Background The field of medicine is rapidly becoming digitised, and in the process passively amassing large volumes of healthcare data. Machine learning and data analytics are advancing rapidly, but these have been slow to be taken up in the day-to-day delivery of healthcare. We present an application of machine learning to optimise a laboratory testing programme as an example of benefiting from these tools.
Methods Canterbury District Health Board has recently implemented a system for urgent lab sample processing in the community, reducing unnecessary emergency presentations to hospital. Samples are transported from primary care facilities to a central laboratory. To improve the efficiency of this service, our team built a prototype transport scheduling platform using machine learning techniques and simulated the efficiency and cost impact of the platform using historical data.
Results Our simulation demonstrated procedural efficiency and potential for annual savings between 5% and 14% from implementing a real-time lab sample transport scheduling platform. Advantages included providing a forward job list to the laboratory, an expected time to result and a streamlined transport request process.
Conclusion There are a range of opportunities in healthcare to use large datasets for improved delivery of care. We have described an applied example of using machine learning techniques to improve the efficiency of community patient lab sample processing at scale. This is with a view to demonstrating practical avenues for collaboration between clinicians and machine learning engineers.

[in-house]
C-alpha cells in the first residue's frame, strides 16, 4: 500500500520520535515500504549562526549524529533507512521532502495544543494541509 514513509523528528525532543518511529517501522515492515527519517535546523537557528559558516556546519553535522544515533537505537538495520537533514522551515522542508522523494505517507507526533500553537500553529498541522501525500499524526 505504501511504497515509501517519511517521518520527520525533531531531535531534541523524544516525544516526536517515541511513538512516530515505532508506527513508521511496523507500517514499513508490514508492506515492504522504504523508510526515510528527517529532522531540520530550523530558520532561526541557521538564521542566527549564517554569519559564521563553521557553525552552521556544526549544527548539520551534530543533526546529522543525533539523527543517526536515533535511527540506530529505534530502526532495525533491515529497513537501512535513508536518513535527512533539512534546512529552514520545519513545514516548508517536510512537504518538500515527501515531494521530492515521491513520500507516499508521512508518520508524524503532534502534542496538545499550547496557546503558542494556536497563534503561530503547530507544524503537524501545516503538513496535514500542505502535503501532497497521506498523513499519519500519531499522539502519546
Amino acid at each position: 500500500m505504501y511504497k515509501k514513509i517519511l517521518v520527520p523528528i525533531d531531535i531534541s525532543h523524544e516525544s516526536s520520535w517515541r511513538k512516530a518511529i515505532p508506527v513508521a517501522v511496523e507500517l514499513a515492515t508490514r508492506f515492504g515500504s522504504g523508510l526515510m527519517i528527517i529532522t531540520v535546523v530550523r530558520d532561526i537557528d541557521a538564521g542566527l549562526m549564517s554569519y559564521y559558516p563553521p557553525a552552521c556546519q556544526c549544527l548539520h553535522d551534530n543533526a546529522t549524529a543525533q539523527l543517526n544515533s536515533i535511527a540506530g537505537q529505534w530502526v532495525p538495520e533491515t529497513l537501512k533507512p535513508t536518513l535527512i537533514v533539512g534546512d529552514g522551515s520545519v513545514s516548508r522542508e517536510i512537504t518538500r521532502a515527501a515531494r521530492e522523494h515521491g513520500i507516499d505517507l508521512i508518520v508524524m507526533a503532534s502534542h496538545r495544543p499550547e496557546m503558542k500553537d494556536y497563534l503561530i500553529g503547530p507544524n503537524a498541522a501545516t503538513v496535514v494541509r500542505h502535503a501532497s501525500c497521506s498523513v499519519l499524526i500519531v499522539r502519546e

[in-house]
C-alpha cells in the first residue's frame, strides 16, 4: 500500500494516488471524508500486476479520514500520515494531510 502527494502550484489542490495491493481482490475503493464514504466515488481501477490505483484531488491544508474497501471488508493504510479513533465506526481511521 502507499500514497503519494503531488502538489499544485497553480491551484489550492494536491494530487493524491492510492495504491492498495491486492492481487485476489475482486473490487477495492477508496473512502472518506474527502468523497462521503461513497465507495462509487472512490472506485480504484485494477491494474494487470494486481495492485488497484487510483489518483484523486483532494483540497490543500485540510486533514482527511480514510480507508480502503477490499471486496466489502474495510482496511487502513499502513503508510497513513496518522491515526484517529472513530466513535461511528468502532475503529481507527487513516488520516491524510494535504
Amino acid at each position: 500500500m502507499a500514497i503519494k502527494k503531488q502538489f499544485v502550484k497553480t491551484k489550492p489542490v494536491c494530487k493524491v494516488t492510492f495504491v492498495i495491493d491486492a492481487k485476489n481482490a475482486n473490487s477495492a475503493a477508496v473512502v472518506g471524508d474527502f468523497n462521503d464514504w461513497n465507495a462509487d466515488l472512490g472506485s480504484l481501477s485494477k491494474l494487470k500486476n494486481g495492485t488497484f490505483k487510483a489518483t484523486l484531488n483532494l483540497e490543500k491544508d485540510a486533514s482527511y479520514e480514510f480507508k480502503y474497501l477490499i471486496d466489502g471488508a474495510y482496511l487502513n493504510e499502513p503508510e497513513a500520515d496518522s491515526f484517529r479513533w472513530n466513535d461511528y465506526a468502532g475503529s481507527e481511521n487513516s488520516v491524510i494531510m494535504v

- inefficiency in health
- resource management big data
- primary care
- healthcare resource utilization
- clinical informatics
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JMC and VB contributed equally.
Contributors AW: Machine learning model design and build, data analysis and manuscript write up. A-MM: Manuscript write up and contexualisation. JM: Project initiation, advice, and review JW: Model validation and manuscript review VB: Project initiation, advice, and review
Funding This research received no specific grant from any funding agency in the public, commercial or not-for-profit sectors.
Competing interests AW and JW are co-founders of the software company Isogonal.
Provenance and peer review Not commissioned; externally peer reviewed.
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